To advance ITV
Reborn ATVEF seeks to build on revived interest
By Michael Grotticelli -- Broadcasting & Cable, 8/12/2001 8:00:00 PM
The Advanced Television Enhancement Forum, an organization formed in 1996 to promote interactive television, has been reborn as the Advanced Television Forum.
Its mission, however, is much the same: to stimulate education, content development, and deployment of interactive- and enhanced-TV material.
Although ATVEF launched with much fanfare, little happened as interactive TV lost momentum amid a series of technical debates surrounding the digital television transition. As planned, the organization faded away last year.
The new ATV Forum looks to build on renewed interest in the ITV space, especially among cable and satellite-TV providers.
To its credit, ATVEF did release a set of specifications in September 1999 to teach content producers how to add common "triggers," or data within the video signal, that help viewers request information. That technology is useful for simple commerce transactions—such as ordering a pizza.
The ATVEF specification is widely used today by such companies as Liberate and Microsoft, two founding members of the new organization. It's currently in the EchoStar DISHplayer product and DirecTV's Ultimate TV set-top box. Indeed, Microsoft says it delivers more than 800 hours of ATVEF-compliant material each week to ABC, NBC, Discovery and The Weather Channel, among others. The initial ATVEF specification has also become the basis for new work in SMPTE and other standards bodies around the world.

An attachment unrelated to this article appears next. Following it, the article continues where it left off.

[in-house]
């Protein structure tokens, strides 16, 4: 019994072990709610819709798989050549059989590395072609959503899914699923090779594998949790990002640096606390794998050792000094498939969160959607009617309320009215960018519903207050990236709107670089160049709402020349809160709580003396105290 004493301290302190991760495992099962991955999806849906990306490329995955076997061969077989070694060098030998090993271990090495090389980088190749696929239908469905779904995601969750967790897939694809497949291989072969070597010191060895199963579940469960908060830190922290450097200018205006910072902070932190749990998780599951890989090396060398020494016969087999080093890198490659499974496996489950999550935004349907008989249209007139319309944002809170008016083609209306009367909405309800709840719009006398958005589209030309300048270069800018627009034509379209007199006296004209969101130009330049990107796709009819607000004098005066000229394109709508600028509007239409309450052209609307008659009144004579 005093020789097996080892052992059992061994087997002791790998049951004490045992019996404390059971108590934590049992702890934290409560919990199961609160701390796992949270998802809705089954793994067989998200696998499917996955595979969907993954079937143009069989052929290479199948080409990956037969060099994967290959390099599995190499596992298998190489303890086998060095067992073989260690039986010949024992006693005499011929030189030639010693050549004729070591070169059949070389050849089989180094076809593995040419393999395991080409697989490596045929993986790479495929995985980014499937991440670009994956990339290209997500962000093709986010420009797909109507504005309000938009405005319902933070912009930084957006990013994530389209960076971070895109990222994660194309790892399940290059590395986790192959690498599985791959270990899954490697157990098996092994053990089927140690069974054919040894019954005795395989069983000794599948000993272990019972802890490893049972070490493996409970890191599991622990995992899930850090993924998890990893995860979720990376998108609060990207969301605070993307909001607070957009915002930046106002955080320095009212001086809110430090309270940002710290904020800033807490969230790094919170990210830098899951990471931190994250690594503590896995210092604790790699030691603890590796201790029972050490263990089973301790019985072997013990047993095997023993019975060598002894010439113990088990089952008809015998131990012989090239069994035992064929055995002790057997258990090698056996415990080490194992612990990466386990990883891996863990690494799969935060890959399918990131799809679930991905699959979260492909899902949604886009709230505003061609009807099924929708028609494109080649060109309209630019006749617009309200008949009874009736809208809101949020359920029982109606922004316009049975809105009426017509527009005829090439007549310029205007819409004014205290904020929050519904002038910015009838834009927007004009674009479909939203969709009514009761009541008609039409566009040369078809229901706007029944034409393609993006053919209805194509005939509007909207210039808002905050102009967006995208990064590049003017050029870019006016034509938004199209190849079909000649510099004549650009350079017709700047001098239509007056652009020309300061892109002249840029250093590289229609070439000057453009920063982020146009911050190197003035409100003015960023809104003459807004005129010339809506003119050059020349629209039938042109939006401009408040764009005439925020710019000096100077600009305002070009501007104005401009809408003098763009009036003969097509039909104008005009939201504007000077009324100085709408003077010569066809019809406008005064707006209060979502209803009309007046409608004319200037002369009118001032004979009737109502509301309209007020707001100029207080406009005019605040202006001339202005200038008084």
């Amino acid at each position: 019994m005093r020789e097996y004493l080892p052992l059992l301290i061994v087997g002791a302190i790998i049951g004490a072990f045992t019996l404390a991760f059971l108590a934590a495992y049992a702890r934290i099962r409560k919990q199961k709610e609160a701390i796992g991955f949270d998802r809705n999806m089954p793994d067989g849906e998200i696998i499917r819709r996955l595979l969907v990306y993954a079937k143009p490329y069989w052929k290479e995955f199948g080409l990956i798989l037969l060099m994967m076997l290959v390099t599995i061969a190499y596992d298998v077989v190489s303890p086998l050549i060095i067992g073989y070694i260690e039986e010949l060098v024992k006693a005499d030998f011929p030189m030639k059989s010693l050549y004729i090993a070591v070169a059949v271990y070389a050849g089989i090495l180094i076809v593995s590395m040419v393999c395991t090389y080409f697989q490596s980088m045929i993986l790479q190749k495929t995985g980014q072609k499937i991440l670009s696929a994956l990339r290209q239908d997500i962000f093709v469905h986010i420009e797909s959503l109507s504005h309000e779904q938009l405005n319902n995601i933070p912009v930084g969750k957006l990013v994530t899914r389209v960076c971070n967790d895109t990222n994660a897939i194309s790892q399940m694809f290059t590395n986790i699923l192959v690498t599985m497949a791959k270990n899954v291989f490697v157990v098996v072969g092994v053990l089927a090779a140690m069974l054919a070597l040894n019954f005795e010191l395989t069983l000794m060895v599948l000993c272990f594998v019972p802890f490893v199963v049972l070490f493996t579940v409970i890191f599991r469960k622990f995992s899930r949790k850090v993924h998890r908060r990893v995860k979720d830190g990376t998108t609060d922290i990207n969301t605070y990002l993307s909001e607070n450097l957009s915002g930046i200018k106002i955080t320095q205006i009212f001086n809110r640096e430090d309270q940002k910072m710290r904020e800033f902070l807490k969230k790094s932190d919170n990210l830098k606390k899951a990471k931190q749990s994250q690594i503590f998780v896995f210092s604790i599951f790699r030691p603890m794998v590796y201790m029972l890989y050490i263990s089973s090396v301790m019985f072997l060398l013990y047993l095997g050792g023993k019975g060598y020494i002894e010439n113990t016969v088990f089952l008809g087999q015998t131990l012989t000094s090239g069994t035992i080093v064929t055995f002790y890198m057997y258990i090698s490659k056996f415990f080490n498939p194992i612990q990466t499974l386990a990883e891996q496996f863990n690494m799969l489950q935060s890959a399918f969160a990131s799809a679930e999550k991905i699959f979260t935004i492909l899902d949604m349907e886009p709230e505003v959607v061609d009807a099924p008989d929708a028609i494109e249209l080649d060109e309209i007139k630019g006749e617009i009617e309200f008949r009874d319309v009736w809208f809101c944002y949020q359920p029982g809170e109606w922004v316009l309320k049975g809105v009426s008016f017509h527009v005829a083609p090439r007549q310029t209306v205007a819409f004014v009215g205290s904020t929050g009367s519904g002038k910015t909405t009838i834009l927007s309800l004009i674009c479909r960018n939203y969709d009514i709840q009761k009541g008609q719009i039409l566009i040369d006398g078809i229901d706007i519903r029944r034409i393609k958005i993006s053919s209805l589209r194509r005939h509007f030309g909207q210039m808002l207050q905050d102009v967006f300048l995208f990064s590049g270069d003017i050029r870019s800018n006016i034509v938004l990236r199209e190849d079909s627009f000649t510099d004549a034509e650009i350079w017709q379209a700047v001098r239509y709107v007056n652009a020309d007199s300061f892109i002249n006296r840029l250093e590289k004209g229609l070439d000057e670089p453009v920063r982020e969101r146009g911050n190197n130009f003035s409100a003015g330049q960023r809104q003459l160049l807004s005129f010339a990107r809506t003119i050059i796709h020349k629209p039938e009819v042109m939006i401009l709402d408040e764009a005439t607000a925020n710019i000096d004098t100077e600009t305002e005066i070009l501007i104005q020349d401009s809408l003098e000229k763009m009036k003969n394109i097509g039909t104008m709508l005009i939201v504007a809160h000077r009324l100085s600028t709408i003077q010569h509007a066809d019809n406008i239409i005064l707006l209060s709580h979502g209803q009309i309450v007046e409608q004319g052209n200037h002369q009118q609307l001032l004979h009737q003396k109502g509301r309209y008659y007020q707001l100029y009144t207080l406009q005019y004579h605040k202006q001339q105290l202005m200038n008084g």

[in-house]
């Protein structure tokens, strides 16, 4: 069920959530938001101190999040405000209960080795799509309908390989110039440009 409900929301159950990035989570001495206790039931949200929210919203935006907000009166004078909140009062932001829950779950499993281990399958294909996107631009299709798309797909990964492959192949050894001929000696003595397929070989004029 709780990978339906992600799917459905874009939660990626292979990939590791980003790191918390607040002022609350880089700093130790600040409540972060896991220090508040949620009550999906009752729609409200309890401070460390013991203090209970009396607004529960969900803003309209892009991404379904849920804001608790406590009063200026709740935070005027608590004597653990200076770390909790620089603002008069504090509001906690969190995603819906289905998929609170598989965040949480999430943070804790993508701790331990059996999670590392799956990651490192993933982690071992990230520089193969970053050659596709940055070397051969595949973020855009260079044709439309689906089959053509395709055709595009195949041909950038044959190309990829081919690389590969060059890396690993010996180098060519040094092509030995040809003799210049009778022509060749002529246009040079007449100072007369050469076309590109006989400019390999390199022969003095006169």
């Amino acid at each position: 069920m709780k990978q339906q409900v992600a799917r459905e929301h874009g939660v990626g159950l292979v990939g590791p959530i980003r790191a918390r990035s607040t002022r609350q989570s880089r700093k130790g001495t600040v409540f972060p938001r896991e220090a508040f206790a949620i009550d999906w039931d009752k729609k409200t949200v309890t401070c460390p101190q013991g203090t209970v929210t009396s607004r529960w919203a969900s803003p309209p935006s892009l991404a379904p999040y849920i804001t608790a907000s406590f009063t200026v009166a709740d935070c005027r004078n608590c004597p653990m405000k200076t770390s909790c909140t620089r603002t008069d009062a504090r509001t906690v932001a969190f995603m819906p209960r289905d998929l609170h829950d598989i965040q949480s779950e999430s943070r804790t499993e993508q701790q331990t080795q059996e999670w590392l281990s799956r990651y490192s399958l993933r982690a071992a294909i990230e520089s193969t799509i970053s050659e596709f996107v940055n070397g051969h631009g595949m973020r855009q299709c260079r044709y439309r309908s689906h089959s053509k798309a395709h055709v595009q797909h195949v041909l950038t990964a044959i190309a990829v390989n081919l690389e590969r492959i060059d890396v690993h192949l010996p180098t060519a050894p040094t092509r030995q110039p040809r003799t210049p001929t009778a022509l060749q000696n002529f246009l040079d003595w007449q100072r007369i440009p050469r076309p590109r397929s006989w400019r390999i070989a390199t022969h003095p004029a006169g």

The new organization, according to Executive Director Jerry Bennington, a TCI and Cable Labs veteran, will build on the ATVEF specs that use well-understood Web authoring tools for interactive TV, including Sun Microsystems' Java and HTML.
"The idea is to be inclusive," he says, "because there will be technology coming out of the cable industry and other groups that will be useful in building the interactive-TV business."
ATV Forum comprises about 30 content, delivery and technology companies. Major players like Cable Labs, Chyron, Disney, Intel, MSNBC, NBC, Triveni Digital and Turner Broadcasting have each paid an annual fee of $2,000 to $10,000.
Heading the board are President Paul Mitchell, of Microsoft; Vice President Bill Hendler, Chyron Corp.; Secretary Marjorie Curtis, TwoWayTV; and Treasurer, Tim Larcombe, Agency.com.
Initially, ATV will work to develop symposia, a newsletter and online bulletin boards to keep members connected. "The real goal is to create an atmosphere so that content producers have less risk in entering this space," Bennington says, adding that, in the next few months, the group will launch a series of initiatives, beginning with an event at the upcoming IBC convention.
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